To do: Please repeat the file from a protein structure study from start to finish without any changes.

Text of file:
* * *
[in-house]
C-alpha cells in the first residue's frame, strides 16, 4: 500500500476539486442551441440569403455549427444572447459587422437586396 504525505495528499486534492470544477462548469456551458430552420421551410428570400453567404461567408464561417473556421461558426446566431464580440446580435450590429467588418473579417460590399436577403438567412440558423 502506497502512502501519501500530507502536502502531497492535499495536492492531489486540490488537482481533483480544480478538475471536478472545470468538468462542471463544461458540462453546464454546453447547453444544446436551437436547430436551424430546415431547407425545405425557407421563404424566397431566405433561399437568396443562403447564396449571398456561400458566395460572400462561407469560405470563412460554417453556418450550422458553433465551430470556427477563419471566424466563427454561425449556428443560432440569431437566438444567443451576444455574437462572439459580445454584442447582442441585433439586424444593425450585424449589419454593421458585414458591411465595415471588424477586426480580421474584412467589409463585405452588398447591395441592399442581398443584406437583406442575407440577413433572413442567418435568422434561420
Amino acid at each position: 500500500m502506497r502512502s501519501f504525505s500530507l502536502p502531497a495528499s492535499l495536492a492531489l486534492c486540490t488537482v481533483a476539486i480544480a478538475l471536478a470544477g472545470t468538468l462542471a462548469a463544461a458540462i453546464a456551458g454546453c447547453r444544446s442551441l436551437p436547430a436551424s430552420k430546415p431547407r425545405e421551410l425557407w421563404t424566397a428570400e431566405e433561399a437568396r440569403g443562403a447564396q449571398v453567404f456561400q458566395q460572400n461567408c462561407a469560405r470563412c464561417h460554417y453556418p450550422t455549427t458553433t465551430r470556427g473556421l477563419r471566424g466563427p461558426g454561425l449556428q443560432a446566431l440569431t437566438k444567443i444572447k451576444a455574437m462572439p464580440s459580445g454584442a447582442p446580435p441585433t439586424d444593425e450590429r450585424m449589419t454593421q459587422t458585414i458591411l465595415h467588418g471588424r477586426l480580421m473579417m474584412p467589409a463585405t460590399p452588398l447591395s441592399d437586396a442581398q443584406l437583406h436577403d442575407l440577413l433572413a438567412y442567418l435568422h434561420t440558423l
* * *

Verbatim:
[in-house]
C-alpha cells in the first residue's frame, strides 16, 4: 500500500476539486442551441440569403455549427444572447459587422437586396 504525505495528499486534492470544477462548469456551458430552420421551410428570400453567404461567408464561417473556421461558426446566431464580440446580435450590429467588418473579417460590399436577403438567412440558423 502506497502512502501519501500530507502536502502531497492535499495536492492531489486540490488537482481533483480544480478538475471536478472545470468538468462542471463544461458540462453546464454546453447547453444544446436551437436547430436551424430546415431547407425545405425557407421563404424566397431566405433561399437568396443562403447564396449571398456561400458566395460572400462561407469560405470563412460554417453556418450550422458553433465551430470556427477563419471566424466563427454561425449556428443560432440569431437566438444567443451576444455574437462572439459580445454584442447582442441585433439586424444593425450585424449589419454593421458585414458591411465595415471588424477586426480580421474584412467589409463585405452588398447591395441592399442581398443584406437583406442575407440577413433572413442567418435568422434561420
Amino acid at each position: 500500500m502506497r502512502s501519501f504525505s500530507l502536502p502531497a495528499s492535499l495536492a492531489l486534492c486540490t488537482v481533483a476539486i480544480a478538475l471536478a470544477g472545470t468538468l462542471a462548469a463544461a458540462i453546464a456551458g454546453c447547453r444544446s442551441l436551437p436547430a436551424s430552420k430546415p431547407r425545405e421551410l425557407w421563404t424566397a428570400e431566405e433561399a437568396r440569403g443562403a447564396q449571398v453567404f456561400q458566395q460572400n461567408c462561407a469560405r470563412c464561417h460554417y453556418p450550422t455549427t458553433t465551430r470556427g473556421l477563419r471566424g466563427p461558426g454561425l449556428q443560432a446566431l440569431t437566438k444567443i444572447k451576444a455574437m462572439p464580440s459580445g454584442a447582442p446580435p441585433t439586424d444593425e450590429r450585424m449589419t454593421q459587422t458585414i458591411l465595415h467588418g471588424r477586426l480580421m473579417m474584412p467589409a463585405t460590399p452588398l447591395s441592399d437586396a442581398q443584406l437583406h436577403d442575407l440577413l433572413a438567412y442567418l435568422h434561420t440558423l